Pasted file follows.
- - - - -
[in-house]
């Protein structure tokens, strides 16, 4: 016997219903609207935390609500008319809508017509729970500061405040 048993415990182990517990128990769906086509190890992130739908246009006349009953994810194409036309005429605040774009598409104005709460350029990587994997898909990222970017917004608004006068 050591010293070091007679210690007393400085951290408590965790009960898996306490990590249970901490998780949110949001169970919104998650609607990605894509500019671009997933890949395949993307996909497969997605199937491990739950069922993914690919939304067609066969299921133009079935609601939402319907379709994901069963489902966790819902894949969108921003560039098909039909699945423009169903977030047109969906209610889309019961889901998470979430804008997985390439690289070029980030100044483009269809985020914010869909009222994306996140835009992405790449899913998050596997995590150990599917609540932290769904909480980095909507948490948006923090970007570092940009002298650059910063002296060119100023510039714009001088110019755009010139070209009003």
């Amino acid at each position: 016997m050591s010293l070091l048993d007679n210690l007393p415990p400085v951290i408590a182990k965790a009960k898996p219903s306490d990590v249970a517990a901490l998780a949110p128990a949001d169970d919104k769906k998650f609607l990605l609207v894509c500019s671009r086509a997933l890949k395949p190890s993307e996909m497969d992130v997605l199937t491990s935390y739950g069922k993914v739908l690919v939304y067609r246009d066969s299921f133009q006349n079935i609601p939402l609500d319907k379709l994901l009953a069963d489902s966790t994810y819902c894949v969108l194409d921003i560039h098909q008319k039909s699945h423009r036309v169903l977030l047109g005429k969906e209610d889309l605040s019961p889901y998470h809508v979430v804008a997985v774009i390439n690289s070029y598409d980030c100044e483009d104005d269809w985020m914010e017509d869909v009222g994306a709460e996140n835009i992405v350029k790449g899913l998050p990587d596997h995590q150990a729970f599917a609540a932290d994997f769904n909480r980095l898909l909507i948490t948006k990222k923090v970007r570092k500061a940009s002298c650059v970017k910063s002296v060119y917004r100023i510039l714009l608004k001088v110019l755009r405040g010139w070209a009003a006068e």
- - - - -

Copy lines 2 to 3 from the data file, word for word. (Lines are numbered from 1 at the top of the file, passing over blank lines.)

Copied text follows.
């Protein structure tokens, strides 16, 4: 016997219903609207935390609500008319809508017509729970500061405040 048993415990182990517990128990769906086509190890992130739908246009006349009953994810194409036309005429605040774009598409104005709460350029990587994997898909990222970017917004608004006068 050591010293070091007679210690007393400085951290408590965790009960898996306490990590249970901490998780949110949001169970919104998650609607990605894509500019671009997933890949395949993307996909497969997605199937491990739950069922993914690919939304067609066969299921133009079935609601939402319907379709994901069963489902966790819902894949969108921003560039098909039909699945423009169903977030047109969906209610889309019961889901998470979430804008997985390439690289070029980030100044483009269809985020914010869909009222994306996140835009992405790449899913998050596997995590150990599917609540932290769904909480980095909507948490948006923090970007570092940009002298650059910063002296060119100023510039714009001088110019755009010139070209009003």
């Amino acid at each position: 016997m050591s010293l070091l048993d007679n210690l007393p415990p400085v951290i408590a182990k965790a009960k898996p219903s306490d990590v249970a517990a901490l998780a949110p128990a949001d169970d919104k769906k998650f609607l990605l609207v894509c500019s671009r086509a997933l890949k395949p190890s993307e996909m497969d992130v997605l199937t491990s935390y739950g069922k993914v739908l690919v939304y067609r246009d066969s299921f133009q006349n079935i609601p939402l609500d319907k379709l994901l009953a069963d489902s966790t994810y819902c894949v969108l194409d921003i560039h098909q008319k039909s699945h423009r036309v169903l977030l047109g005429k969906e209610d889309l605040s019961p889901y998470h809508v979430v804008a997985v774009i390439n690289s070029y598409d980030c100044e483009d104005d269809w985020m914010e017509d869909v009222g994306a709460e996140n835009i992405v350029k790449g899913l998050p990587d596997h995590q150990a729970f599917a609540a932290d994997f769904n909480r980095l898909l909507i948490t948006k990222k923090v970007r570092k500061a940009s002298c650059v970017k910063s002296v060119y917004r100023i510039l714009l608004k001088v110019l755009r405040g010139w070209a009003a006068e």